Mixed Hay for Horses

During our winter season in Alberta, horses are unable to forage in pasture and hay becomes their main food source.  When choosing hay for your horses, it’s important to be mindful of not only the quality of hay you are offering your horses, but also the type of hay.

Generally, hay can be classified in three different types.  Legume hay, that would include hays high in protein and nutrients like alfalfa, is very popular among horse owners.  Grass hay, which would include timothy, orchard, and fescue are also popular, especially for adult horses.  Mixed hay is usually a blend of grasses and legumes and with the right combination horses are eager to dive in!

Mixed Hay

Mixing grass hays with legume hays has its advantages, including benefits to growers and producers.  Growing legume hay like alfalfa will help add nitrogen to the soil by nitrogen fixing.  In fact, alfalfa could fix up to 500lbs of nitrogen per acre and this nitrogen usually goes directly to the plant.  This natural process can help cut down on fertilizer use and growing costs.

What are other other benefits of choosing mixed hay for your horses?  They love it!  Adding legume hay to grass hay may increase the appeal of the feed for most horses and in many cases it is very easy for them to eat.  Plus, introducing a legume like alfalfa in mixed hay also improves the feeds quality by increasing vitamin A, protein, calcium, and the amount of energy in the feed.

If you throw down a grass hay flake and a legume hay flake, your horse may go straight for the legume hay.  When you grow your different hays together, it becomes too difficult for picky eaters to separate out the tasty portions.  Some horse owners prefer the mixed hay because it ensures their horses are getting a balance of key nutrients, making them strong and healthy.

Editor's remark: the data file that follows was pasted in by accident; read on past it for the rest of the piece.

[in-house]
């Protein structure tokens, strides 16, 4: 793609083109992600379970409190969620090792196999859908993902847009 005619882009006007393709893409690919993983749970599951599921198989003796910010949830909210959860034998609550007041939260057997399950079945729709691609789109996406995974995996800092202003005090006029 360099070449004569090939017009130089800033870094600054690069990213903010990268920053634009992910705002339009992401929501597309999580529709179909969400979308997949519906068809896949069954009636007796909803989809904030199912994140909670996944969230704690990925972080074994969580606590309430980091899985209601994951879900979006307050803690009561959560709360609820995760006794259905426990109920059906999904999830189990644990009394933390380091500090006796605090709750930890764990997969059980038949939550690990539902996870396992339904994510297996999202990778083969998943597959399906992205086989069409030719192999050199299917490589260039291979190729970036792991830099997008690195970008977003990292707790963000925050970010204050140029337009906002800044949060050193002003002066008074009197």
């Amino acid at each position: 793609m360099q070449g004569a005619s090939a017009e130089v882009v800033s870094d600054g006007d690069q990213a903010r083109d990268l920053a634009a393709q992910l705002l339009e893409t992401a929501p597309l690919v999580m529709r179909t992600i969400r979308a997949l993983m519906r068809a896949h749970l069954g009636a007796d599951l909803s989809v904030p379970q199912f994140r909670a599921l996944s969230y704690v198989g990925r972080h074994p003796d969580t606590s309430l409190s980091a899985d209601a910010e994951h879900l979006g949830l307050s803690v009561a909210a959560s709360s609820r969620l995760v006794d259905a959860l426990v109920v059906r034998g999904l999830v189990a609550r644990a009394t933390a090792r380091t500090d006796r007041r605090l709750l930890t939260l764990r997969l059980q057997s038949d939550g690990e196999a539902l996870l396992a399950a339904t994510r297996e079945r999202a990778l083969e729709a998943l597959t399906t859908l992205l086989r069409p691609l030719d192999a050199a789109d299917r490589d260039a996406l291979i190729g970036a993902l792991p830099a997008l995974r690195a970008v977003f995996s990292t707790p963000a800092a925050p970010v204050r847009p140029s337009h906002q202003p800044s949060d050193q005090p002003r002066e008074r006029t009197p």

Mixed Hay Right for your Horse?

Remember that each horse’s food requirements vary and are dependent on age, stage of development, workload, activity and metabolism.  You should always consider each individual when choosing hay for your horses and when deciding on portion sizes during feeding times.

Because legume hay tends to be higher in protein, calcium, vitamin A, and calories than grass hays, they make a great feed for young and growing horses, high performance athletes, and lactating mares.

Grass hay is usually lower in protein and energy and higher in fibre.  This makes it a good choice for most adult horses.  It satisfies their appetite, but cuts down on the excess calories and protein they may not need.

Mixed hay will give your horses the dietary benefits of alfalfa without giving them the excess they might not require.  According to the American Association of Equine Practitioners, too much excess could predispose young horses to problems like developmental bone disease and epiphysis.  If you are unsure, consult your veterinarian when putting together your horses diet plan.

Mixed Hay Sales from Barr-Ag

Consider Barr-Ag when choosing hay for your horses!  While Barr-Ag grows some irrigated mixed hay, most of our mixed hay crop is grown on dry land. It is a versatile crop which combines non-GMO alfalfa, Timothy, orchard hay, brome hay and fescue.

For further information about mixtures currently available or to schedule a visit, contact us.

2 thoughts on “Mixed Hay for Horses

  1. Bev

    Could someone tell me what percentage/ ratio’s of Alfalfa, meadow brome, timothy and orchard grass would be good for the average horse in northern Canadian climates.
    Thank you.

    Reply
    1. Tomi

      Hello!

      I am wondering what percentage/ ratio’s of Alfalfa, meadow brome, timothy and orchard grass would be good for the average horse in northern Canadian climates.
      Thank you.

      Reply

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